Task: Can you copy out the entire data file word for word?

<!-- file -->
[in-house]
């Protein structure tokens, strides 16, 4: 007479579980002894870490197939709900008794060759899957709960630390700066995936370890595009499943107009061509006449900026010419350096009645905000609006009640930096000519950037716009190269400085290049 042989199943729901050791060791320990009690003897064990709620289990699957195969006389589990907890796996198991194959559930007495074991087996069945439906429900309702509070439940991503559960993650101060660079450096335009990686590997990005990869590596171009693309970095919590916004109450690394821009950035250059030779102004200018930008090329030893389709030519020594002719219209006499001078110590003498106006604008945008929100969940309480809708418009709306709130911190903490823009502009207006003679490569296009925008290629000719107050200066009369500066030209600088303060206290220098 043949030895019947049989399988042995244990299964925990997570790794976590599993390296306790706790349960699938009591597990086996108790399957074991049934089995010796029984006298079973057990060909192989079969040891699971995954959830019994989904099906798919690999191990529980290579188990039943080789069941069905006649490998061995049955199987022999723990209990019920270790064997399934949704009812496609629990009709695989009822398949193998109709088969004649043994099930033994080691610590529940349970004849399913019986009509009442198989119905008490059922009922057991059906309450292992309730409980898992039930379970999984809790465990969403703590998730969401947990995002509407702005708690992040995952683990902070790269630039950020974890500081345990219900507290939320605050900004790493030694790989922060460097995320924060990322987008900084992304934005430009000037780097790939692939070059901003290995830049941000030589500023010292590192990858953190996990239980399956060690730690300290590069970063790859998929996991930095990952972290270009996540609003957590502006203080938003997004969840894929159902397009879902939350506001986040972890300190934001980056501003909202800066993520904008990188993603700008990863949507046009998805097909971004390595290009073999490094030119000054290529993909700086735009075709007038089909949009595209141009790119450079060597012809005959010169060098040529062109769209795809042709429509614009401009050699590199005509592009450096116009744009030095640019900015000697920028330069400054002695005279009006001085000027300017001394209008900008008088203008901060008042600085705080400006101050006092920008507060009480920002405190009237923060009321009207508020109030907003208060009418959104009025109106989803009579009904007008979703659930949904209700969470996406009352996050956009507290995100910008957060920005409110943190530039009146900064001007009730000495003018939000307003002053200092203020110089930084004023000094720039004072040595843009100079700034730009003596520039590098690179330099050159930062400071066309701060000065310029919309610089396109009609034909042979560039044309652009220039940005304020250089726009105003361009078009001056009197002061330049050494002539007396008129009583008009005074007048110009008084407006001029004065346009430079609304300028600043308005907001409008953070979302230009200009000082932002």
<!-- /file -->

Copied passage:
[in-house]
């Protein structure tokens, strides 16, 4: 007479579980002894870490197939709900008794060759899957709960630390700066995936370890595009499943107009061509006449900026010419350096009645905000609006009640930096000519950037716009190269400085290049 042989199943729901050791060791320990009690003897064990709620289990699957195969006389589990907890796996198991194959559930007495074991087996069945439906429900309702509070439940991503559960993650101060660079450096335009990686590997990005990869590596171009693309970095919590916004109450690394821009950035250059030779102004200018930008090329030893389709030519020594002719219209006499001078110590003498106006604008945008929100969940309480809708418009709306709130911190903490823009502009207006003679490569296009925008290629000719107050200066009369500066030209600088303060206290220098 043949030895019947049989399988042995244990299964925990997570790794976590599993390296306790706790349960699938009591597990086996108790399957074991049934089995010796029984006298079973057990060909192989079969040891699971995954959830019994989904099906798919690999191990529980290579188990039943080789069941069905006649490998061995049955199987022999723990209990019920270790064997399934949704009812496609629990009709695989009822398949193998109709088969004649043994099930033994080691610590529940349970004849399913019986009509009442198989119905008490059922009922057991059906309450292992309730409980898992039930379970999984809790465990969403703590998730969401947990995002509407702005708690992040995952683990902070790269630039950020974890500081345990219900507290939320605050900004790493030694790989922060460097995320924060990322987008900084992304934005430009000037780097790939692939070059901003290995830049941000030589500023010292590192990858953190996990239980399956060690730690300290590069970063790859998929996991930095990952972290270009996540609003957590502006203080938003997004969840894929159902397009879902939350506001986040972890300190934001980056501003909202800066993520904008990188993603700008990863949507046009998805097909971004390595290009073999490094030119000054290529993909700086735009075709007038089909949009595209141009790119450079060597012809005959010169060098040529062109769209795809042709429509614009401009050699590199005509592009450096116009744009030095640019900015000697920028330069400054002695005279009006001085000027300017001394209008900008008088203008901060008042600085705080400006101050006092920008507060009480920002405190009237923060009321009207508020109030907003208060009418959104009025109106989803009579009904007008979703659930949904209700969470996406009352996050956009507290995100910008957060920005409110943190530039009146900064001007009730000495003018939000307003002053200092203020110089930084004023000094720039004072040595843009100079700034730009003596520039590098690179330099050159930062400071066309701060000065310029919309610089396109009609034909042979560039044309652009220039940005304020250089726009105003361009078009001056009197002061330049050494002539007396008129009583008009005074007048110009008084407006001029004065346009430079609304300028600043308005907001409008953070979302230009200009000082932002």